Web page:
Ok. This is my third post and it’s really the first one that has anything to do with the URL “unorthodocs” which I derived from being a doctor and finding my ideas really on the “fringe”. This has been the case for most, if not all, of my career. As a GP I found myself admiring people with so called “borderline personality disorder” when my peers were in a different frame of mind. I became interested in narrative therapy as a very respectful way of dealing with suffering rather than the diagnostic model which believed in chemical deficiencies, ideas of “normal” and “abnormal” and pharmaceutical supplementation. (I’m not dead against this, obviously, but against the overuse of this model, especially when it doesn’t help). In the 1990s I became interested in what we thought then was “food sensitivity” despite much scoffing by some of my peers.
Anyhow, times have changed. The stuff that was scorned is suddenly OK again. Colonic enemas, once quackery, are being reappraised as we contemplate faecal transplants for some conditions now that we have a new of understanding of disease.
The new model is complex. It can’t really be simplified. But here goes (forgive any oversimplification- but it’s not possible to do this simplistically- we really stuffed up previously with oversimplifying eg: “Saturated fat is bad for you”, “cholesterol causes hardening of the arteries” etc.)
We all come with a genetic makeup. Some genes protect us from disease. Some predispose us- there’s a lot of luck here, but diversity is important for survival, so we are not made as clones. This is not new thinking- I’ll get to the new stuff soon.
We also come with a microbiome: that’s bugs in us and on us. (In fact they are mainly “on us” as the gut is technically part of the exterior world, and that’s where the most bacteriae reside).
Our microbiome is unique to each of us. It depends on our early exposure (Caesarean section anyone? Would you like a five-fold increased risk of food allergy with that?). If you are born by vaginal delivery you get a microbiome very much based on your mother’s gut microbiome rather than her skin microbiome. That’s probably good.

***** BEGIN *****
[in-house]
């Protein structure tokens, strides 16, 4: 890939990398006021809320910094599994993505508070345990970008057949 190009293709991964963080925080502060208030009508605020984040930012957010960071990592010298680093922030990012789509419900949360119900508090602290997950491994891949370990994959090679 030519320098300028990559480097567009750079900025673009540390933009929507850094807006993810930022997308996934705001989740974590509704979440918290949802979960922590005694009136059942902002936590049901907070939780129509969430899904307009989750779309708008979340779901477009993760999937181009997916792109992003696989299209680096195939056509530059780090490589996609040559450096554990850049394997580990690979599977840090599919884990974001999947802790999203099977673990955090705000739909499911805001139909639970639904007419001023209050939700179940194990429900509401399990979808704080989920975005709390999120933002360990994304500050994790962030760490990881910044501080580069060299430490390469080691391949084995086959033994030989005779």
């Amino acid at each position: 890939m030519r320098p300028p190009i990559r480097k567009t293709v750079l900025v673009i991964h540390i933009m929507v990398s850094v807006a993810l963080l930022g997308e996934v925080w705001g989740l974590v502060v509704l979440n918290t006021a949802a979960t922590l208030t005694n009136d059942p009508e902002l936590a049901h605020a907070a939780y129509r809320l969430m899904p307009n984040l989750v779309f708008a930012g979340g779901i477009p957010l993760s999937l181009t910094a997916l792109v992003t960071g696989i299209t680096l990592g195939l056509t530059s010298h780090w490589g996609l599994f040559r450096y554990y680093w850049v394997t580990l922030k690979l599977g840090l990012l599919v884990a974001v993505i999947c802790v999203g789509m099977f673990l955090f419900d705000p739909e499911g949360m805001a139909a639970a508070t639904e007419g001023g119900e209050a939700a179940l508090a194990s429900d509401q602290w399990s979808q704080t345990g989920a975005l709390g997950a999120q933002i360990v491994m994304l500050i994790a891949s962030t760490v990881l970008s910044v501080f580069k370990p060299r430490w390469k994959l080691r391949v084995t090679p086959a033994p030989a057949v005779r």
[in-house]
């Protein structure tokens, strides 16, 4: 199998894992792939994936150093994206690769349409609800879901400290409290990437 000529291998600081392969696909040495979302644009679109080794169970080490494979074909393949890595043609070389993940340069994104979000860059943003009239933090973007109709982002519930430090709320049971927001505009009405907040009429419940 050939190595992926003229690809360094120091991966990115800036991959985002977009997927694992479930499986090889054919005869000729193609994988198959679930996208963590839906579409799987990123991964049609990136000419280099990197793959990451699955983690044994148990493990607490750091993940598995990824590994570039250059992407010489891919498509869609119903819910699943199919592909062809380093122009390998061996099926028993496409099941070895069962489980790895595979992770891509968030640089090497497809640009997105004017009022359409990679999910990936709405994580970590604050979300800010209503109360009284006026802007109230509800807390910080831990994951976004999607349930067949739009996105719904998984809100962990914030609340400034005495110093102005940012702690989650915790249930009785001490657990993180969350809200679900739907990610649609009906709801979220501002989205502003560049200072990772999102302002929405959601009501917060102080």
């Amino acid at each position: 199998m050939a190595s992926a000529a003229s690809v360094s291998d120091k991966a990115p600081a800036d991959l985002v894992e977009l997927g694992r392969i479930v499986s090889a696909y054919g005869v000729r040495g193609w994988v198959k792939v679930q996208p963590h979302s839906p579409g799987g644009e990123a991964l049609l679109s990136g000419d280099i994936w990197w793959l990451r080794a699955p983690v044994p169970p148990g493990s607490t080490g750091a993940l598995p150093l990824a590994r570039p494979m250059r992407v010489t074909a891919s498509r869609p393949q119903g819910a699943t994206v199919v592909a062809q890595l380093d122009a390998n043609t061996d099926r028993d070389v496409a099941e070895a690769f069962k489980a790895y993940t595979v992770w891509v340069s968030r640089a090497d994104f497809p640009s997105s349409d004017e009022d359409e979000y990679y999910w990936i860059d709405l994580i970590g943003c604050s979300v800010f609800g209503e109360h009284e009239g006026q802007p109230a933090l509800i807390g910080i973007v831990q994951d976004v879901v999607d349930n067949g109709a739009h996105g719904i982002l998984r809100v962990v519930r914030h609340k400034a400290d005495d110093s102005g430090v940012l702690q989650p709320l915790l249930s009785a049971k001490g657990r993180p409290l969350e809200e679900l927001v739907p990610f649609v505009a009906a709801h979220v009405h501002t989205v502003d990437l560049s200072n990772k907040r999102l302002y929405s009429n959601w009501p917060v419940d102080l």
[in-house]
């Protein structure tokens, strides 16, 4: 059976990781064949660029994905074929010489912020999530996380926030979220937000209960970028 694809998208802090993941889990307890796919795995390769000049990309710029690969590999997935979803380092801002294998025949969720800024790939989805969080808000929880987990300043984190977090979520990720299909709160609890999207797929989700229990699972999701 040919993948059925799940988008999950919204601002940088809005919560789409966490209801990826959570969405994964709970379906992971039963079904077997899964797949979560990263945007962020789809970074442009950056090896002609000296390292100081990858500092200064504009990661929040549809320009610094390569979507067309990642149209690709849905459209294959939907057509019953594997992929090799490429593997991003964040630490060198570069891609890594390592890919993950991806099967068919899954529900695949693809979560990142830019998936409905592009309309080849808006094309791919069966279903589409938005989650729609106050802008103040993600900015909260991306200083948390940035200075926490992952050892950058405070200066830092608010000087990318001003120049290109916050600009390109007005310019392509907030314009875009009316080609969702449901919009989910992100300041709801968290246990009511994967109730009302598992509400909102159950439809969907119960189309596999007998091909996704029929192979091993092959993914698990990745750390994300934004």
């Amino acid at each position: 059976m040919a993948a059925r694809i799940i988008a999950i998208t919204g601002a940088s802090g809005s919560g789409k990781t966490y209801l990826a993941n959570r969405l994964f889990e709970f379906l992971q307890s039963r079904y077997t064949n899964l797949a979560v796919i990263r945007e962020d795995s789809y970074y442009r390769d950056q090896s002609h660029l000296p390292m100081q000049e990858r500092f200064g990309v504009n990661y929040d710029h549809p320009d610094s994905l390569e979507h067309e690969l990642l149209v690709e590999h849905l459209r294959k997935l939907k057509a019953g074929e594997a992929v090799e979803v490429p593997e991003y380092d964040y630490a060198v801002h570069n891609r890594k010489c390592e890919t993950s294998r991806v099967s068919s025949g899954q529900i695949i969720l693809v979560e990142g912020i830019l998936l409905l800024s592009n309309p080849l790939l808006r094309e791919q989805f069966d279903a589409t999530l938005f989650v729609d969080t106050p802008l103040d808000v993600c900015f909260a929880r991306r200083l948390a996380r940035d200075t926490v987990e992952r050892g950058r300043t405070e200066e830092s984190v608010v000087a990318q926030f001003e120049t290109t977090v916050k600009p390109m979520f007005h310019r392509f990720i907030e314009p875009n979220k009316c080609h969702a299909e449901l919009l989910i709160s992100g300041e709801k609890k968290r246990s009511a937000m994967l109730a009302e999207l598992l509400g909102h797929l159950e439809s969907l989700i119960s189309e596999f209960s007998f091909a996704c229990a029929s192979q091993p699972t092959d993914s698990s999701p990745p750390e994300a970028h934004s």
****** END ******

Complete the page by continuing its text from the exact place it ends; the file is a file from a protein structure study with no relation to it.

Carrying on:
Our microbiome is then modified by our lifestyle- predominantly our diet, but also by exercise, antibiotic exposure and other medications that we previously didn’t realise also kill some bugs and favour others.
Our microbiome directly or indirectly alters our metabolism, our desires, food preferences and cravings. (Google “neuropods” if you are interested!). We westerners eat an excess of food. It can also create inflammation in the body, directly starting off processes that underly much of our troublesome diseases.
A healthy diet for you may not be so for me. We have different genes, and they might even be because we are descended from different cultures or geographical areas. We’ve adapted differently. Then add in what might be our uniquely healthy microbiome. Our optimal internal bacterial community will differ depending on whether we are descended from populations whose staple is maize, wheat, rice, millet or others. And it will move and change dynamically with our diet.
The microbiome and disease.
There is lots being written about the microbiome. A lot of it is not new, but a lot is. Rather than write a huge essay, here is a start-
There are some bacteria that are appearing as culprits in the generation of dementia, depression, diabetes, infertility, inflammatory bowel disease. These diseases may be more related than we think. They all involve inflammation. Firmicutes species (some types only) Proteobacteriae and Clostridium difficile seem to appear in the police lineup with suspicious regularity. Currently we have a few suspects, and a lot of crimes. Matching them up will require supercomputing, not conventional research trials.
Anyway, it’s not just the microbiome that’s new on the block in our understanding of disease. There’s a few people around challenging the orthodoxy in our understandings. And their ideas are looking plausible. Some are greatly more plausible than what we doctors thought was fact:
Diabetes and insulin
What if we are wrong about diabetes? What if insulin is as much the problem as it is the solution? What if diabetes is an adaptation to overnutrition? (ie- get so sick you have to stop overeating, and spill glucose into the urine to avoid it being driven into overloaded and inflamed fat cells) If overloaded reserves are the cause of organ damage, treating with insulin may be harmful. Maybe we should be advising increased fat intake and reduced carbohydrate intake (a reliable way of reducing total calories) thereby reducing the need for insulin (see the Ted talk by Peter Attia, or the work of David Lustig, Jimmy Moore’s podcasts, or David Gillespie’s books here, and read them all discerningly- no commentator is perfect.)